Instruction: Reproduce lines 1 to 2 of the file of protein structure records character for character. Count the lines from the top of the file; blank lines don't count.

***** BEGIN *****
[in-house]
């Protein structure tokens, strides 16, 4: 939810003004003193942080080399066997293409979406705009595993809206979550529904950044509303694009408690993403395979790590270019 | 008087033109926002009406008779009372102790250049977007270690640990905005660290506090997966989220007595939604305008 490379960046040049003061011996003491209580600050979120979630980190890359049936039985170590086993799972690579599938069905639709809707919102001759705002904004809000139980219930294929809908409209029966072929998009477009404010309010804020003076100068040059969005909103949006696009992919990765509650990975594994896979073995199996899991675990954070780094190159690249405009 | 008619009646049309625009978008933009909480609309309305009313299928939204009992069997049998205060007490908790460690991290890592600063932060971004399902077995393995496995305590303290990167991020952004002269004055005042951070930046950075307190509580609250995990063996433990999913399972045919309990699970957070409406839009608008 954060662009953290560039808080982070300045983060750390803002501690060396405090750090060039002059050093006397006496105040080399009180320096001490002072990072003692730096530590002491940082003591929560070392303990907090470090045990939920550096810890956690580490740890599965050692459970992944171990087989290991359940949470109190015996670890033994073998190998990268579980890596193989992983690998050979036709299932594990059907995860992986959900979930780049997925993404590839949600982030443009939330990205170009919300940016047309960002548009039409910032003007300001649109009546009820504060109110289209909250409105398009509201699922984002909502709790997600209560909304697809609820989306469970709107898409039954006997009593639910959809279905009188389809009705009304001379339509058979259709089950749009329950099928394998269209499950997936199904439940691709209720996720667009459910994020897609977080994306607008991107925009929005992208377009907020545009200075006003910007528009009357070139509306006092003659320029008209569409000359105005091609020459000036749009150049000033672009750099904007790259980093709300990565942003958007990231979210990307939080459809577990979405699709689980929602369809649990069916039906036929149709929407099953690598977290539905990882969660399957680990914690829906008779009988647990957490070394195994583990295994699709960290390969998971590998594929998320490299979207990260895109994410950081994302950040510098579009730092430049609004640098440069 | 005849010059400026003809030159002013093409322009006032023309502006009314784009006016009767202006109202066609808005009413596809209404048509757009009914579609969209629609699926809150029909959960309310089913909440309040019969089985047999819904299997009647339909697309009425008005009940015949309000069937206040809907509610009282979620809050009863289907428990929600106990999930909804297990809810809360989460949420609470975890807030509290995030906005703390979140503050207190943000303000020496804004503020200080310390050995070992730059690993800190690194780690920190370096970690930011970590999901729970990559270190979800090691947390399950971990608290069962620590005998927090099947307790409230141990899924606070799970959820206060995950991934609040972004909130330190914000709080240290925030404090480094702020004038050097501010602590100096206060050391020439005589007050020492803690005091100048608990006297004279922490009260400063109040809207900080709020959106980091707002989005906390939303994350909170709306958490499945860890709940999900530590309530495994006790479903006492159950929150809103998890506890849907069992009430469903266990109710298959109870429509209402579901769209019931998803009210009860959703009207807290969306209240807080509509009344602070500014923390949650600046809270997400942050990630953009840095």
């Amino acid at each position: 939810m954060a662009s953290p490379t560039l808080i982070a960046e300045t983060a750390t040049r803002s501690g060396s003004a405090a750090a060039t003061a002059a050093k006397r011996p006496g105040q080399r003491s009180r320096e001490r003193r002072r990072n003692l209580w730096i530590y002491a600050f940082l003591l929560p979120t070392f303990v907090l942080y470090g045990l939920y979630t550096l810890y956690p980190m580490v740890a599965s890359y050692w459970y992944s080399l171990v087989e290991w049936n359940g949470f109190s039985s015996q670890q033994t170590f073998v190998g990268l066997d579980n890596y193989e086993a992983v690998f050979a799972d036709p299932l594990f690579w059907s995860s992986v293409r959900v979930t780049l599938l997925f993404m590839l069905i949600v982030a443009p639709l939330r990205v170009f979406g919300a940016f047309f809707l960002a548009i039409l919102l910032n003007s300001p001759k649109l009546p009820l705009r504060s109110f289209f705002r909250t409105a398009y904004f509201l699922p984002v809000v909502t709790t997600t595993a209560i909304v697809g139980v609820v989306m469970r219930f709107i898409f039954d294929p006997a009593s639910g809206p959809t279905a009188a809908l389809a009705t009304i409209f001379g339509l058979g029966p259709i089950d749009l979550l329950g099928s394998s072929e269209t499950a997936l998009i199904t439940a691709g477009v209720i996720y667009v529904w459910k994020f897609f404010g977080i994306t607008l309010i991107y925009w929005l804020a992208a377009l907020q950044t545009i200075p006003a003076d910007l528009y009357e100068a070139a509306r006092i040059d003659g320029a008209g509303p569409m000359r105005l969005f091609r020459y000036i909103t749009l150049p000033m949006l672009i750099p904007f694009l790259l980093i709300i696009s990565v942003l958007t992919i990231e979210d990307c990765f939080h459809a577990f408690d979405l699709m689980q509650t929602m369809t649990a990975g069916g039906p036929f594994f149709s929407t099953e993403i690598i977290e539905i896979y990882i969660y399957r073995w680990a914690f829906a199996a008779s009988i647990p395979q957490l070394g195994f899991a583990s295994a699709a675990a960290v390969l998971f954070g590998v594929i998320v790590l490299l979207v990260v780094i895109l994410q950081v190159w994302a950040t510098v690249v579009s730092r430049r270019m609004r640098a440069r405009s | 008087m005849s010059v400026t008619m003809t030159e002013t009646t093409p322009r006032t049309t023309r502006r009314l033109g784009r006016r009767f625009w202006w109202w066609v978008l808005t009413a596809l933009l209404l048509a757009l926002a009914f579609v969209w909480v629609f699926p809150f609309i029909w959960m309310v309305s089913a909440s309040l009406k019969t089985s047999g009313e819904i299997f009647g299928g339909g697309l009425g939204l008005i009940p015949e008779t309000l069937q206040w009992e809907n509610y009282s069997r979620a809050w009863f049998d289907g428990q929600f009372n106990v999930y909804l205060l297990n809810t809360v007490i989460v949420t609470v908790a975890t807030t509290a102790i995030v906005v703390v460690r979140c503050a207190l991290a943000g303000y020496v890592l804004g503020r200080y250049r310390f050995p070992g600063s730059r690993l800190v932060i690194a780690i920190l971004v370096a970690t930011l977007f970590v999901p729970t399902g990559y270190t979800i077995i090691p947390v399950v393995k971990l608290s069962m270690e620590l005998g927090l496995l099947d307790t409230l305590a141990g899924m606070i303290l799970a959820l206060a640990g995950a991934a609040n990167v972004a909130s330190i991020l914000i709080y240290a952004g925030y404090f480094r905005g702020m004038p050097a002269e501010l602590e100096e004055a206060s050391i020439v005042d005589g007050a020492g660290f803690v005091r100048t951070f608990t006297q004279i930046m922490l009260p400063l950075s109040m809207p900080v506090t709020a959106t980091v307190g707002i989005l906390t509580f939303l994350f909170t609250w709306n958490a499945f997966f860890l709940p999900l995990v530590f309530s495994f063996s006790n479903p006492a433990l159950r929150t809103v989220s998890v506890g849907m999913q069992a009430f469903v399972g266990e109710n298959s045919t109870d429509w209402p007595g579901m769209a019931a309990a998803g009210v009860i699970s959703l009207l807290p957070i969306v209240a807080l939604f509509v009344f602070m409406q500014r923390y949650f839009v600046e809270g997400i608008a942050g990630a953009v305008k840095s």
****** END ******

[in-house]
């Protein structure tokens, strides 16, 4: 939810003004003193942080080399066997293409979406705009595993809206979550529904950044509303694009408690993403395979790590270019 | 008087033109926002009406008779009372102790250049977007270690640990905005660290506090997966989220007595939604305008 490379960046040049003061011996003491209580600050979120979630980190890359049936039985170590086993799972690579599938069905639709809707919102001759705002904004809000139980219930294929809908409209029966072929998009477009404010309010804020003076100068040059969005909103949006696009992919990765509650990975594994896979073995199996899991675990954070780094190159690249405009 | 008619009646049309625009978008933009909480609309309305009313299928939204009992069997049998205060007490908790460690991290890592600063932060971004399902077995393995496995305590303290990167991020952004002269004055005042951070930046950075307190509580609250995990063996433990999913399972045919309990699970957070409406839009608008 954060662009953290560039808080982070300045983060750390803002501690060396405090750090060039002059050093006397006496105040080399009180320096001490002072990072003692730096530590002491940082003591929560070392303990907090470090045990939920550096810890956690580490740890599965050692459970992944171990087989290991359940949470109190015996670890033994073998190998990268579980890596193989992983690998050979036709299932594990059907995860992986959900979930780049997925993404590839949600982030443009939330990205170009919300940016047309960002548009039409910032003007300001649109009546009820504060109110289209909250409105398009509201699922984002909502709790997600209560909304697809609820989306469970709107898409039954006997009593639910959809279905009188389809009705009304001379339509058979259709089950749009329950099928394998269209499950997936199904439940691709209720996720667009459910994020897609977080994306607008991107925009929005992208377009907020545009200075006003910007528009009357070139509306006092003659320029008209569409000359105005091609020459000036749009150049000033672009750099904007790259980093709300990565942003958007990231979210990307939080459809577990979405699709689980929602369809649990069916039906036929149709929407099953690598977290539905990882969660399957680990914690829906008779009988647990957490070394195994583990295994699709960290390969998971590998594929998320490299979207990260895109994410950081994302950040510098579009730092430049609004640098440069 | 005849010059400026003809030159002013093409322009006032023309502006009314784009006016009767202006109202066609808005009413596809209404048509757009009914579609969209629609699926809150029909959960309310089913909440309040019969089985047999819904299997009647339909697309009425008005009940015949309000069937206040809907509610009282979620809050009863289907428990929600106990999930909804297990809810809360989460949420609470975890807030509290995030906005703390979140503050207190943000303000020496804004503020200080310390050995070992730059690993800190690194780690920190370096970690930011970590999901729970990559270190979800090691947390399950971990608290069962620590005998927090099947307790409230141990899924606070799970959820206060995950991934609040972004909130330190914000709080240290925030404090480094702020004038050097501010602590100096206060050391020439005589007050020492803690005091100048608990006297004279922490009260400063109040809207900080709020959106980091707002989005906390939303994350909170709306958490499945860890709940999900530590309530495994006790479903006492159950929150809103998890506890849907069992009430469903266990109710298959109870429509209402579901769209019931998803009210009860959703009207807290969306209240807080509509009344602070500014923390949650600046809270997400942050990630953009840095």